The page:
Toh Baat Pakki this week’s one of two releases, is a romantic comedy with a twisted arrange marriage story. The film stars veteran Tabu along with Sharman Joshi, Vatsal Sheth, Ayub Khan, Himani Shivpuri and Uvika Chaudary. Seeing Tabu onscreen itself is often incentive enough to go watch the film but a film like TBP has difficulty drawing audiences given its lack of publicity and conventional star power and unfortunately about 20 minutes into the film is all it takes to tell you that this one’s not worth a trip to the big screen even for Tabu!
The story revolves around Rajshree (Tabu) and her search for a potential suitor for her sister Nisha (Uvika). Rajshree only wants the best for her little sis so it’s not a surprise that when she finds dashing young engineering student Rahul (Sharman), she acts real quickly to set him up with Nisha. Rahul becomes a house guest who soon falls in love with Nisha. All is well in this happy tale until Yuvraj (Vatsal) comes along. He’s richer, more handsome and he already has a job so obviously Rajjo didi now wants Yuvraj to be Nisha’s groom! Can she re-arrange the marriage she arranged?
TBP does have a nice story to say on paper but the screenplay and execution of this film takes away the innovative story big time! The first half is excruciatingly slow and boring; the humour seems forced and very surprisingly, especially in the first half Tabu seems to be overacting! One is kept wondering in the entire first hour as to where this story is headed. The fun does begin post interval though when Vatsal is brought into the picture because that is when the camaraderie between Sharman and Tabu comes forth. Be it their bickering, trickery or comedy when these veterans enter the arena that’s when it becomes mazedar! The two make a good team onscreen but then just when I thought the film was finally getting interesting it broke into another boring song and what followed was some extremely predictable storytelling.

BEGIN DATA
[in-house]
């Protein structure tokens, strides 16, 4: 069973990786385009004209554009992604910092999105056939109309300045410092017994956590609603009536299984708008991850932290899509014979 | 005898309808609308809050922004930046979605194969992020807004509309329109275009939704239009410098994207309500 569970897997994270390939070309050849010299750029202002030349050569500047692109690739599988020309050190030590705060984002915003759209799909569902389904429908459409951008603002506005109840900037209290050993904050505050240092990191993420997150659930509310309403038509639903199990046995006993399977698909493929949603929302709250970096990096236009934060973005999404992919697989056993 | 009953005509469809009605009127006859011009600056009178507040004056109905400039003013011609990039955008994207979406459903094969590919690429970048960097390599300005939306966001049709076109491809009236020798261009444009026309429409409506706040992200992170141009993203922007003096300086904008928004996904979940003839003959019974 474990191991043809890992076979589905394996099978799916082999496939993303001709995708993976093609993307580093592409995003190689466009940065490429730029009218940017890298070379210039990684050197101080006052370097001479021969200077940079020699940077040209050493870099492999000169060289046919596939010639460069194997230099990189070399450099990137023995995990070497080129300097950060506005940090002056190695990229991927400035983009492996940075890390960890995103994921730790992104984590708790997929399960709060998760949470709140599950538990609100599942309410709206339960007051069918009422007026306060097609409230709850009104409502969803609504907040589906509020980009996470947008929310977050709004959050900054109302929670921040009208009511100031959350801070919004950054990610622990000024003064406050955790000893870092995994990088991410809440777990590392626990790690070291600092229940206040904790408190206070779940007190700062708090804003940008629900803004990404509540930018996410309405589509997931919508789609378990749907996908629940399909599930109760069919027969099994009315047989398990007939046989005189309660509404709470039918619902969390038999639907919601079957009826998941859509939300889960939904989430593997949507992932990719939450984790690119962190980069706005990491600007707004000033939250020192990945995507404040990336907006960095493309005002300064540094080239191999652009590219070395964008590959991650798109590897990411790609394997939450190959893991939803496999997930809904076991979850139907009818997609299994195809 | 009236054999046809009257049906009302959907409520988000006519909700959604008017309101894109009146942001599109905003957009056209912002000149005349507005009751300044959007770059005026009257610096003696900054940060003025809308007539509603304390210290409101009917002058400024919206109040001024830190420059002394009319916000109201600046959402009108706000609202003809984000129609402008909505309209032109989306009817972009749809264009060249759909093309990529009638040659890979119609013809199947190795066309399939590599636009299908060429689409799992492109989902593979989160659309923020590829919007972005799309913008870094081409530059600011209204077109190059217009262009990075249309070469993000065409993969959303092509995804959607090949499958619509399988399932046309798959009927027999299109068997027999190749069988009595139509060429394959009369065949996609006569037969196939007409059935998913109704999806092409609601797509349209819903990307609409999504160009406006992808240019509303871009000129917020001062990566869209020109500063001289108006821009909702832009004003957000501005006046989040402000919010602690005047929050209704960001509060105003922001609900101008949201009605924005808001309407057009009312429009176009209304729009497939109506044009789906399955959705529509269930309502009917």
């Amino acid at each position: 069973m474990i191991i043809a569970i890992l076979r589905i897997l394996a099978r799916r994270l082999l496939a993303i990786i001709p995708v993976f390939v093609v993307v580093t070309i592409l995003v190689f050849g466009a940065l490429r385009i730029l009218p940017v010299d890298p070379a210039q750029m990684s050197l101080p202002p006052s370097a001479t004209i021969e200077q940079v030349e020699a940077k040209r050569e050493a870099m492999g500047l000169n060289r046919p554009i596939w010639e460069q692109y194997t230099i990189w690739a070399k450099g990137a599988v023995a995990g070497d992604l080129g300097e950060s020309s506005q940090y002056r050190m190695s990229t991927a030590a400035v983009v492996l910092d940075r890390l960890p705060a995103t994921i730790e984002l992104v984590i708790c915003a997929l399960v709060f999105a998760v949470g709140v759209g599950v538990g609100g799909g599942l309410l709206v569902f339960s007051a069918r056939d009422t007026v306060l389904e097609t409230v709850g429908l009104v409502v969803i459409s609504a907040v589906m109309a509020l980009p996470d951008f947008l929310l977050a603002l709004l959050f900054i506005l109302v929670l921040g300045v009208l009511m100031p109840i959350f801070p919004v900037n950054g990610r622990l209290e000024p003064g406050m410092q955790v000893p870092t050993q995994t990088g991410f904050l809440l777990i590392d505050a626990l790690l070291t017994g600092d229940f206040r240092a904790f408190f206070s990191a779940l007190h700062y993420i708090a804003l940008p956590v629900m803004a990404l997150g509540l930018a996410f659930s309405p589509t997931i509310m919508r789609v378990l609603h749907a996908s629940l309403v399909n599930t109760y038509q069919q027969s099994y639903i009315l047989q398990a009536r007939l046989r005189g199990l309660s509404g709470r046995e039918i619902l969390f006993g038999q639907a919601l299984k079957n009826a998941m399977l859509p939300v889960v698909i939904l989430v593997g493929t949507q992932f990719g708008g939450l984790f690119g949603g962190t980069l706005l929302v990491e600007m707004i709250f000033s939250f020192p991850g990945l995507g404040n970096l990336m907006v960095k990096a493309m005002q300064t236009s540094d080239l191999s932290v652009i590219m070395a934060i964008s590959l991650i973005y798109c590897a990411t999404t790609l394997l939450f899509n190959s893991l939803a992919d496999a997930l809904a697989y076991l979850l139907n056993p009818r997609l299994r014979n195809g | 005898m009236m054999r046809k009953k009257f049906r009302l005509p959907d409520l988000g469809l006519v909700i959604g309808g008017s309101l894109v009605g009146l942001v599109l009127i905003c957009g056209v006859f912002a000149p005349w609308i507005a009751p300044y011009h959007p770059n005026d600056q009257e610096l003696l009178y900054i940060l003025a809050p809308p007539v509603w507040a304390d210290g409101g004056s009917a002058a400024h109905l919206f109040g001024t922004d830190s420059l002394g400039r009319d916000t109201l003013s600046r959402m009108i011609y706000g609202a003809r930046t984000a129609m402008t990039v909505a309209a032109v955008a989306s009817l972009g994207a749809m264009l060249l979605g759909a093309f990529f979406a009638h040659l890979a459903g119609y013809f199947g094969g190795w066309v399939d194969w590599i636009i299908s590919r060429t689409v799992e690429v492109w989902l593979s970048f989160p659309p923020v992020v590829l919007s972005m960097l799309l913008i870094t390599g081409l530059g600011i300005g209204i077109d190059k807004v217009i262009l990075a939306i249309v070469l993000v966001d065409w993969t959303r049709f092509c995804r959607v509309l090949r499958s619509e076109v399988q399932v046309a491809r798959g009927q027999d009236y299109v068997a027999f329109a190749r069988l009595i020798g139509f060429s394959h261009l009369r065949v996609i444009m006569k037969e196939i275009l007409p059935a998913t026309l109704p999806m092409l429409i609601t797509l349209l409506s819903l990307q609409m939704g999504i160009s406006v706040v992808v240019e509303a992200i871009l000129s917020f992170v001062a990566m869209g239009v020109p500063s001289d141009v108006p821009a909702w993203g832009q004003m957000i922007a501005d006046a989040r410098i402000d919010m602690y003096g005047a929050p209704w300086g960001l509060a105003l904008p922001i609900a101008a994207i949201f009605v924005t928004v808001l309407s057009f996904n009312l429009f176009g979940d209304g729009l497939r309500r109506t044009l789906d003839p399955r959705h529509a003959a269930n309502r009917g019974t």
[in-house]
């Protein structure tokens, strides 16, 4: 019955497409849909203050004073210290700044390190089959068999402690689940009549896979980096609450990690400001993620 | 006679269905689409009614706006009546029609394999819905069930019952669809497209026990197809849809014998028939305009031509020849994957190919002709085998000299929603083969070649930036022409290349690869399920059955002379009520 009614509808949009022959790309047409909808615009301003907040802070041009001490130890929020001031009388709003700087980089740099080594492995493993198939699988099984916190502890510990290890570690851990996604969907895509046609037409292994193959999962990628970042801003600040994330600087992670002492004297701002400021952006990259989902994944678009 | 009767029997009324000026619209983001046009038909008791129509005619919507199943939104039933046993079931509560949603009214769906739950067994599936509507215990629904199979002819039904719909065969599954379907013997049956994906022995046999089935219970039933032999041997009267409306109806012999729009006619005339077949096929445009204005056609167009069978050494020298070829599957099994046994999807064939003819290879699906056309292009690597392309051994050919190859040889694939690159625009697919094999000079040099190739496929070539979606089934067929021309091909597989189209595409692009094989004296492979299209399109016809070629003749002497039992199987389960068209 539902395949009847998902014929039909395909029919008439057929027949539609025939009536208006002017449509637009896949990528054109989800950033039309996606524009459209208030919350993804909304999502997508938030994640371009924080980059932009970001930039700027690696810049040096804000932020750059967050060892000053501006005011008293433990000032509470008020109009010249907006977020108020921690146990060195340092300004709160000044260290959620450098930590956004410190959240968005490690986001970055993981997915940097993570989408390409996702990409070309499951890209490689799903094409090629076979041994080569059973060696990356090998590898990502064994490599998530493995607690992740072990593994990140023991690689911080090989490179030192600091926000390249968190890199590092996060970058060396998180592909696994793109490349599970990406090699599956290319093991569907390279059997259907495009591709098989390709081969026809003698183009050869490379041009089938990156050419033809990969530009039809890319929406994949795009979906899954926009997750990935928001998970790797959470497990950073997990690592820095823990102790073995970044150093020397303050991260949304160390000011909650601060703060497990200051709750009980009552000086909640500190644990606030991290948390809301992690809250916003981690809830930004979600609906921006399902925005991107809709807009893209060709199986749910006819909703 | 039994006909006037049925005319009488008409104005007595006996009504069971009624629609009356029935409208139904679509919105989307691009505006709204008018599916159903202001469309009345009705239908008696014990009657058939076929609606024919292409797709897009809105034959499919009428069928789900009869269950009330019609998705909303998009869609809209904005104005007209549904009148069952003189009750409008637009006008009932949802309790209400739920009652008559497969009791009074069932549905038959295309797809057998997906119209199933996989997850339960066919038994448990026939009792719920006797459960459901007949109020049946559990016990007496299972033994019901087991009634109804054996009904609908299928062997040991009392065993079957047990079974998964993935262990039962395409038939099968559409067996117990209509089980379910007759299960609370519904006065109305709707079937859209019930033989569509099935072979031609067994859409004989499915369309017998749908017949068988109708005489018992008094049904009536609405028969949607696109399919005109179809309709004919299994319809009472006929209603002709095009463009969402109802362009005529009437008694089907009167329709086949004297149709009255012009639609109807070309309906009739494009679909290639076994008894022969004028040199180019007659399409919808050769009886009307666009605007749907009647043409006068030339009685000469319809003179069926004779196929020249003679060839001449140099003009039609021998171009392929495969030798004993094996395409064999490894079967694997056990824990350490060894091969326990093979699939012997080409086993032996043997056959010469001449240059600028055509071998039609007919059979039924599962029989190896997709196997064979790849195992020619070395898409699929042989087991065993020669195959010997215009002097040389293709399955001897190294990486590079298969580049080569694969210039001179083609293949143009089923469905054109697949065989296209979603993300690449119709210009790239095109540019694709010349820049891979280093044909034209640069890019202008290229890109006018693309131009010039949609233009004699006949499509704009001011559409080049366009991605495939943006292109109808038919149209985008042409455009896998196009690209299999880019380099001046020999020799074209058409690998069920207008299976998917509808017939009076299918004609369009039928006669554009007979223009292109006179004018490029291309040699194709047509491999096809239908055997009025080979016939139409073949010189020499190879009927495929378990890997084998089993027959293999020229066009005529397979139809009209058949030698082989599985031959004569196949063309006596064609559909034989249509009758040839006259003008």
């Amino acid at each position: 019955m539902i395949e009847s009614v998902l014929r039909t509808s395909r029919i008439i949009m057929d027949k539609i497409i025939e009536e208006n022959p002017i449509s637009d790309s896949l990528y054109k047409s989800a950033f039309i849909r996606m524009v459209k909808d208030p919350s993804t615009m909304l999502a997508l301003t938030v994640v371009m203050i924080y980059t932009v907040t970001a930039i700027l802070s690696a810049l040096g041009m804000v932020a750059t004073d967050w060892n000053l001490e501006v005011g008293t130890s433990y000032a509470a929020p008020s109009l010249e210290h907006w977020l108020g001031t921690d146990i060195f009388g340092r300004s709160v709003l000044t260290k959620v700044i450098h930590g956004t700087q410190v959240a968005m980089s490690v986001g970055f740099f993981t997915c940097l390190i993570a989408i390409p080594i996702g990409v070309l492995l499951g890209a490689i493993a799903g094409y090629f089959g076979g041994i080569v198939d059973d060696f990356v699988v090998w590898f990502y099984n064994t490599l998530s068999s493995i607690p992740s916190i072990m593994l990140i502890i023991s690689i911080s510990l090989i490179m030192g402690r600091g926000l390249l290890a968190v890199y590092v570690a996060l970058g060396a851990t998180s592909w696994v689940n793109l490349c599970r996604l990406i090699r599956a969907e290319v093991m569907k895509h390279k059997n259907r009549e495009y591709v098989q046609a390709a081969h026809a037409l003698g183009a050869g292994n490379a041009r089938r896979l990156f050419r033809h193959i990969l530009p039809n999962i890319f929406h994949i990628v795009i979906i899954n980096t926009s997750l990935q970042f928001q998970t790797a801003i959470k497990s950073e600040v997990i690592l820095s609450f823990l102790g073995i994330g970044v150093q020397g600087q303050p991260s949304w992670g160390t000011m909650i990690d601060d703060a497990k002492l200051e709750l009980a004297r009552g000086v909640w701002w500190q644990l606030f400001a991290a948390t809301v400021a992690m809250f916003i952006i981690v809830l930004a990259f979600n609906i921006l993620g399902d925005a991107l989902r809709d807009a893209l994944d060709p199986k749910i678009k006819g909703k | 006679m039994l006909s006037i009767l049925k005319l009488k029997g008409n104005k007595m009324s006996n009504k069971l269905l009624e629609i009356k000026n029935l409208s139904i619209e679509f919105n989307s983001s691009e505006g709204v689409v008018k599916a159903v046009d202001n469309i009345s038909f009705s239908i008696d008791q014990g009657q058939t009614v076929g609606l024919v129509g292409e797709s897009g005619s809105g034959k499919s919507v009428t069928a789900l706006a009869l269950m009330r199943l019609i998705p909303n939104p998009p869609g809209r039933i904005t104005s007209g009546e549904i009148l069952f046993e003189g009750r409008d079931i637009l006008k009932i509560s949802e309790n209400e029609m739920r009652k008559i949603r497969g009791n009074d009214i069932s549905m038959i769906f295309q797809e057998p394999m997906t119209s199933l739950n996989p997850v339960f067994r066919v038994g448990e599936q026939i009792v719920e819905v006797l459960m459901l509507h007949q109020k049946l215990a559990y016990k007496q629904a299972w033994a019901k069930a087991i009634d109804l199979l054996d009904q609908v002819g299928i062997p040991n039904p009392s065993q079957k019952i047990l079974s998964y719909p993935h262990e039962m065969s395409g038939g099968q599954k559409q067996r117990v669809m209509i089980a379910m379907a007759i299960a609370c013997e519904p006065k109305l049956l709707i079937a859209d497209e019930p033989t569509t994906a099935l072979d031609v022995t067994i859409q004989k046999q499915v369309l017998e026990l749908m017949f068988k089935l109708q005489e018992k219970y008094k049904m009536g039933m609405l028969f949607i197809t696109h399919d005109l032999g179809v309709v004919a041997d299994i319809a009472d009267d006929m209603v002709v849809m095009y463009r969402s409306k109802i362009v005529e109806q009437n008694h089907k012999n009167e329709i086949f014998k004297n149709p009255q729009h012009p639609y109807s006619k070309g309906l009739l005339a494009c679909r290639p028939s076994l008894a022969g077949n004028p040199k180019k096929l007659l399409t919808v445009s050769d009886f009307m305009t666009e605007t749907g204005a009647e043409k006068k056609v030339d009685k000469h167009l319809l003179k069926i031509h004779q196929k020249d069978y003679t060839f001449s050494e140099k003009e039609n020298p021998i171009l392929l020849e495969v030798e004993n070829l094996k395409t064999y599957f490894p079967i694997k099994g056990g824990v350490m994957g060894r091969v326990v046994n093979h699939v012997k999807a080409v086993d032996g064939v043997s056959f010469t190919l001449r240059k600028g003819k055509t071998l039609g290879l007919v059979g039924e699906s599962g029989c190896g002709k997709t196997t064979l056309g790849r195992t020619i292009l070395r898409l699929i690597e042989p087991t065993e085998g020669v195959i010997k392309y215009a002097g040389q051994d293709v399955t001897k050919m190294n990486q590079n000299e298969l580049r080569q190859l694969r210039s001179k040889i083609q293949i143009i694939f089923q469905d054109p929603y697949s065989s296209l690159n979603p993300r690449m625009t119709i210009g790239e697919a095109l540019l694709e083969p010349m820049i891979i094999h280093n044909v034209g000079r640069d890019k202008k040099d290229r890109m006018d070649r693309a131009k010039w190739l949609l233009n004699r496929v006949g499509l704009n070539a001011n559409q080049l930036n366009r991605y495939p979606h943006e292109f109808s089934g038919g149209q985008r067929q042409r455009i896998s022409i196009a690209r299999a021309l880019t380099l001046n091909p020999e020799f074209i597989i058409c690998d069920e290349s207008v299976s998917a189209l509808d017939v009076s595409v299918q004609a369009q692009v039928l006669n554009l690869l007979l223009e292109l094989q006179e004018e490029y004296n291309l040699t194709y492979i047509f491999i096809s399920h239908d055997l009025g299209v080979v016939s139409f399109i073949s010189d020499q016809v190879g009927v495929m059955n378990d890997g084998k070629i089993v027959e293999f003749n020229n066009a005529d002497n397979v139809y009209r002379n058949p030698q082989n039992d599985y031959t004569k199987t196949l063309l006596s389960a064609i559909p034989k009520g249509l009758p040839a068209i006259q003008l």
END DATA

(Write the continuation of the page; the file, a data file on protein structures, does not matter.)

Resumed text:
Through out the film debutant director Kedar Shinde tries to not-so-subtly throw in social messages like anti-dowry and promotion of the girl child but ironically Tabu’s character that strongly believes in these ideals seems very comfortable with going back on her word of marriage that she promised Sharman’s character. Ayub Khan does a fine job of portraying Tabu’s supportive husband while Uvika has a bad dub job and by the looks of it a bad lip job too! All she does through out the length of the film is pout her lips. Vatsal really doesn’t get much scope while Sharman and Tabu both shine out.
The music is strictly ok barring the popular track Jis Din Mera Bya Hoga. There are also many glaring errors with regard to attention to detail… the story is supposedly taking place in Palanpur which in the film is supposed to be in UP but when Tabu and Sharman are walking down the street the names on the shops are written in English and a South-Indian language! Though whatever the place, the cinematography of the film is very pleasing filled with vibrant colours and a beautiful rainy temperature.
Bollywood stalwarts like Hrishikesh Mukharjee often dished out beautiful stories which were light hearted and villain-less but these masterpieces had really strong plots to fall back on. While TBP may be light hearted, villain-less and even breezy but with a wafer thin plot and poorly executed screenplay this film falls flat on it’s face and it’s one’s better left along.
Rating – 1/5.